George R. Coldwell

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George Robson Coldwell (4 July 1858 – 24 January 1924) was a politician in Manitoba, Canada. He served in the Legislative Assembly of Manitoba from 1907 to 1915, and was a cabinet minister in the government of Rodmond Roblin. Coldwell was a member of the Conservative Party.[1]

Coldwell was born in Darlington Township, Durham County, Canada West (now Ontario). He moved with his family to Hullett Township in Huron County in 1860, and lived on his parent's farm until he was twenty-one years old. He was educated at public schools in Kilburn, at Trinity College School in Port Hope, and at Trinity College in Toronto. He received a Bachelor of Arts degree from the latter institution, and entered the office of Holmstead & McCaughey in Seaforth as a law student. He also worked for Foy & Tupper in Toronto before moving to Manitoba in 1882, where he completed his legal studies at the firm of Kennedy & Sutherland in Winnipeg. He was called to the bar in November 1882, and briefly practiced in Winnipeg before moving to Brandon in February 1883. He joined T.M. Daly in a law business, and continued this partnership for twelve years before forming the firm of Coldwell, Coleman & Curran. Coldwell was involved in Brandon municipal affairs, and was a member of the Brandon City Council for twenty years.[1]

Coldwell was also active in a variety of community pursuits. He was rector warden at the Anglican Church. He was a founder of the Brandon Opera House Company and a director of the Brandon Winter Fair. He was active in the Law Society of Manitoba and the founding of the Union of Manitoba Municipalities.[2]

He entered provincial politics in 1907, following the death of local Member of the Legislative Assembly (MLA) Stanley McInnis. McInnis was Provincial Secretary and Municipal Commissioner in Roblin's government. Coldwell was appointed as McInnis's successor in cabinet on November 14, 1907, and entered the legislature after winning a by-election in Brandon City a few days later. Coldwell was elected without opposition.[1]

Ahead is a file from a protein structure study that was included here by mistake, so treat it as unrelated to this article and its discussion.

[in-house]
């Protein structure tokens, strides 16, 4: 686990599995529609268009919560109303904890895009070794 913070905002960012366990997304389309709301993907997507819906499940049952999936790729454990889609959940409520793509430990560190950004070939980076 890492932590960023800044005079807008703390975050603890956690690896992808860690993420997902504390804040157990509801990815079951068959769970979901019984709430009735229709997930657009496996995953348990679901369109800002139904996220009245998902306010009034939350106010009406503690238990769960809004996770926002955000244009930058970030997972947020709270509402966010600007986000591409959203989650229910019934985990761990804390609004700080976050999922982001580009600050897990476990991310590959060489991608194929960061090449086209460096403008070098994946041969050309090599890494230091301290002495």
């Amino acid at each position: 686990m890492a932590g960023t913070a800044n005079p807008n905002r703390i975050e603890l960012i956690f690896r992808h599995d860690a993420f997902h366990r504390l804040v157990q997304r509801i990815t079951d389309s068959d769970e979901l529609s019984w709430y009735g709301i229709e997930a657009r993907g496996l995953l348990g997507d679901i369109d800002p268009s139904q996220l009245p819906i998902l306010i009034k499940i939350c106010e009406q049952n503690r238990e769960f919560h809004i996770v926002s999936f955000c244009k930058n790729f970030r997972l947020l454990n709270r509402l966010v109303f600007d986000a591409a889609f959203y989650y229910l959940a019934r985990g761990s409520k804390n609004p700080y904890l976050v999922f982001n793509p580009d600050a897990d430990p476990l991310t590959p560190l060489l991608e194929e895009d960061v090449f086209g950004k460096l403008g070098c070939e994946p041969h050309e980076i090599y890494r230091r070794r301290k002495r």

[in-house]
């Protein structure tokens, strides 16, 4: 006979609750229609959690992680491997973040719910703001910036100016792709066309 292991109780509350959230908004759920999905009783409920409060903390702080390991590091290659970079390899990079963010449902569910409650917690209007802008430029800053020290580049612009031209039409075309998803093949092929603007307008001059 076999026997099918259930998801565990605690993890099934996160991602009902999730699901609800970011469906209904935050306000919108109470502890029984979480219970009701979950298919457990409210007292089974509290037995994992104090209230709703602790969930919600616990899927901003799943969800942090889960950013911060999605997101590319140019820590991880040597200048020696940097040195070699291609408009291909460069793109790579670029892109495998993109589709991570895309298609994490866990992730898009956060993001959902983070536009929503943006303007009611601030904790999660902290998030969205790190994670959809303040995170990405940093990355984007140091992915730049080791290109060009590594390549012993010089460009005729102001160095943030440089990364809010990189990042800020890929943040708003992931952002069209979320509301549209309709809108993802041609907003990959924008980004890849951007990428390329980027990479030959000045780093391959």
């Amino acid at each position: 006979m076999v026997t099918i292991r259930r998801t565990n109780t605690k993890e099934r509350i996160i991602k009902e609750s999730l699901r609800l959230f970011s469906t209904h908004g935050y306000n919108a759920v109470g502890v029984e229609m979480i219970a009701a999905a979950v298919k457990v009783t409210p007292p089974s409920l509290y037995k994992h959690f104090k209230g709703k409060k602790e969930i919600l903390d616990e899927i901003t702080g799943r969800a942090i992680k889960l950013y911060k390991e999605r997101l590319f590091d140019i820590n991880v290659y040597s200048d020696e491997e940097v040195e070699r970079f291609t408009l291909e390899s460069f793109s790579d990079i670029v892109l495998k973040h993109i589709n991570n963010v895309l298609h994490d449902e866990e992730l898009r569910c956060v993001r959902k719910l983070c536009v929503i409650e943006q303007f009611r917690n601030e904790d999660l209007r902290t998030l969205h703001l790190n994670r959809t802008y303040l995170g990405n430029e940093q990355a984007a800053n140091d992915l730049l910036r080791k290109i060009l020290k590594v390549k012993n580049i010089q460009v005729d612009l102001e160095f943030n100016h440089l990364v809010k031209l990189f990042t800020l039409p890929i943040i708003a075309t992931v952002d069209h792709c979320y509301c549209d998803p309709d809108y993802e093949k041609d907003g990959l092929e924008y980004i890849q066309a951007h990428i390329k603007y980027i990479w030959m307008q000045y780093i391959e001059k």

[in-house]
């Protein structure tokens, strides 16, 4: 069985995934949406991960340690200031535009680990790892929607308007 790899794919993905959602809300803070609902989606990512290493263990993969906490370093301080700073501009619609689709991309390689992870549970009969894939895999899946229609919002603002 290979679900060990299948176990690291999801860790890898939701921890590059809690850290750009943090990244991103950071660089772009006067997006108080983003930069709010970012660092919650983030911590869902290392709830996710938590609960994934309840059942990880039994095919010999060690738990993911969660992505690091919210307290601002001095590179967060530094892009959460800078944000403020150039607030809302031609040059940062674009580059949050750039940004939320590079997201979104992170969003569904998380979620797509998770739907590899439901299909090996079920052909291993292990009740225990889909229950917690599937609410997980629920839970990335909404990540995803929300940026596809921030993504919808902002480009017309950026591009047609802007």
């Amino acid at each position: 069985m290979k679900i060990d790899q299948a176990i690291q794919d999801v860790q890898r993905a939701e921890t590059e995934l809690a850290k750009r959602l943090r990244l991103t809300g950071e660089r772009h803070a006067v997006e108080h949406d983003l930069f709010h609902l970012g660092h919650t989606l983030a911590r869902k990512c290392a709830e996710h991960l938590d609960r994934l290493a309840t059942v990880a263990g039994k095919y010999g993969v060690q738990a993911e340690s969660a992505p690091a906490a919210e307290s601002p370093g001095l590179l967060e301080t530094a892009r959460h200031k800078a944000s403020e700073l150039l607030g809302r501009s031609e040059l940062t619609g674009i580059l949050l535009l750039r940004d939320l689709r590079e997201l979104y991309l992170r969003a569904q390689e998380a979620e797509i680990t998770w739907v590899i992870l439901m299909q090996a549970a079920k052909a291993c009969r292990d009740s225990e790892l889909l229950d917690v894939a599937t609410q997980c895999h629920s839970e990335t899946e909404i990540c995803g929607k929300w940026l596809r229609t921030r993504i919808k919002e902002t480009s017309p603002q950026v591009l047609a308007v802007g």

Coldwell was also named Minister of Education on March 14, 1908, and stepped down as Provincial Secretary on November 6 of the same year. He was easily re-elected in the 1910 election.[1]

In 1912, Coldwell introduced a series of amendments to the province's education act. He insisted these were only meant to clarify existing provisions, but many Manitobans believed that the Roblin government wanted to reintroduce funding for separate Catholic schools.[3] The issue cost the government support in the 1914 provincial election, which they won with a reduced majority. Coldwell was personally re-elected, defeating Liberal candidate Stephen Emmett Clement by 163 votes.[1]

In 1915, the Roblin administration was forced to resign from office after a report commissioned by the Lieutenant Governor found the government guilty of corruption in the tendering of contracts for new legislative buildings. Coldwell resigned from cabinet on May 12, and was not a candidate in the general election which followed.[1]

Coldwell was indicted on charges of fraud for his role in the contracts scandal, but the first trial resulted in a hung jury and charges against Coldwell were later dropped.[1]

He died in Brandon at the age of 75.[1]

The Rural Municipality of Coldwell was named for him.[2]


  1. ^ a b c d e f g h Rea, J. E. (2005). "Coldwell, George Robson". In Cook, Ramsay; Bélanger, Réal (eds.). Dictionary of Canadian Biography. XV (1921–1930) (online ed.). University of Toronto Press.
  2. ^ a b "George Robson Coldwell (1858-1924)". Memorable Manitobans. Manitoba Historical Society. Retrieved 2012-11-25.
  3. ^ Manitoba Pageant: My Dear Campbell at